The Philippines classifies cryptoassets (such as bitcoin or Ether) as remittances. Japan views them as legal tender. Germany calls them “private money,” while Canada views them as funds or intangible property. The United States has confusingly called cryptoassets property, commodities, or potentially even tools for money laundering and terrorism, with some states c alling them monetary value subject to money transmitter laws. With cryptoassets’ wide range of functionalities and properties, the world is confused about how to classify them under existing frameworks.
A new proposal calls for the European Union (EU) to buck this trend of applying old law to the new technology, by asking for cryptoassets to be classified as their own legal category. The European Regulatory Initiative Report (the Report) proposes “treating tokens as a new asset class to properly address the multidimensional properties that this technology exhibits.” The Report is notable for its stark distinction between “cryptocurrencies” – cryptoassets like bitcoin or Litecoin that are primarily used for storing and transferring value – and “cryptotokens” – cryptoassets with a wider range of functions, including “intrinsic tokens” (representing rights to use a specific blockchain, such as Ethereum), “asset-backed” (representing ownership of real-world property, such as Digix’s gold backing), and “rights related” (representing real-world rights, such as ownership, voting, profit-sharing, or management control over a company, such as Blockchain Capital). Should the EU adopt this perspective, it would be the first governmental body to formally do so.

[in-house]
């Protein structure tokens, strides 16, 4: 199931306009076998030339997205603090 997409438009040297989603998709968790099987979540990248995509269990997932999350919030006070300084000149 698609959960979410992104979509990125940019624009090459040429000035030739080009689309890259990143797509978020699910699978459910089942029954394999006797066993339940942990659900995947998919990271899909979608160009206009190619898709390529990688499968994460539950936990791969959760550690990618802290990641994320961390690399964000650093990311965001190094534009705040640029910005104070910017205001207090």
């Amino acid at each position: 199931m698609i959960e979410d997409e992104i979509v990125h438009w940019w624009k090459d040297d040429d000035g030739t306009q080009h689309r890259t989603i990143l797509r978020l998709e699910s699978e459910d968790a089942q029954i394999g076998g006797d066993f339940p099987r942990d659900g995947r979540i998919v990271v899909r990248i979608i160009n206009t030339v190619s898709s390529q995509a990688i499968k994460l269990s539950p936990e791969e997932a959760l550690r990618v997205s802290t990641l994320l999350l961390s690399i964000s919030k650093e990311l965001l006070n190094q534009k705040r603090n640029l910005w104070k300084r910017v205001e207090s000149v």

Specifically, the Report offers three recommendations for new laws regulating cryptoassets. First, it asks that such a law clearly state that cryptoassets be “treated as a separate asset class without automatically triggering regulations” like existing securities laws, anti-money laundering requirements, or European Value Added Taxes. Second, it asks for this law to be enforced across the entire European Union, attempting to avoid a patchwork of conflicting laws like that in the US, which critics claim has scared many blockchain startups away from American soil. Third, it asks for independent treatment of each type of cryptoasset, so that regulation of, for example, rights related tokens designed to protect shareholders does not necessarily affect investment in asset-backed tokens, which do not need such protections.
The Report also suggests that the EU consider updating record-keeping requirements similar to Delaware’s proposed corporate law amendments by maintaining records using blockchain technology instead of through the currently used human-error-prone system, such as those used for shareholder registration or land ownership registries. This idea could allow Delawarean and European companies to conduct business in the other jurisdiction more easily than what is currently available, allowing entrepreneurs to conduct business internationally without having to sometimes re-incorporate overseas purely for legal reasons.
The Report’s supporter base indicates an emerging consensus around the distinction between the different types of cryptoassets and the belief that cryptoassets warrant treatment independent of existing legal frameworks. European law heavy-hitters Wardynski Partners and Lacore Rechtsanwälte and European blockchain company Neufund were the main contributors to the Report, with help from some of the crypto-industry’s biggest players, including Kraken, Ledger Labs, and Golem.
Recent events indicate a general frustration growing among attorneys and entrepreneurs in the space with the inability of legal institutions to clarify existing “gray areas.” The Report reflects this sentiment, but manages to articulate clear demands to regulators of how the industry would like the law to evolve. Time will tell whether governments will heed the call, but for now we are left to ponder the basic question: “what is a ‘cryptoasset’?”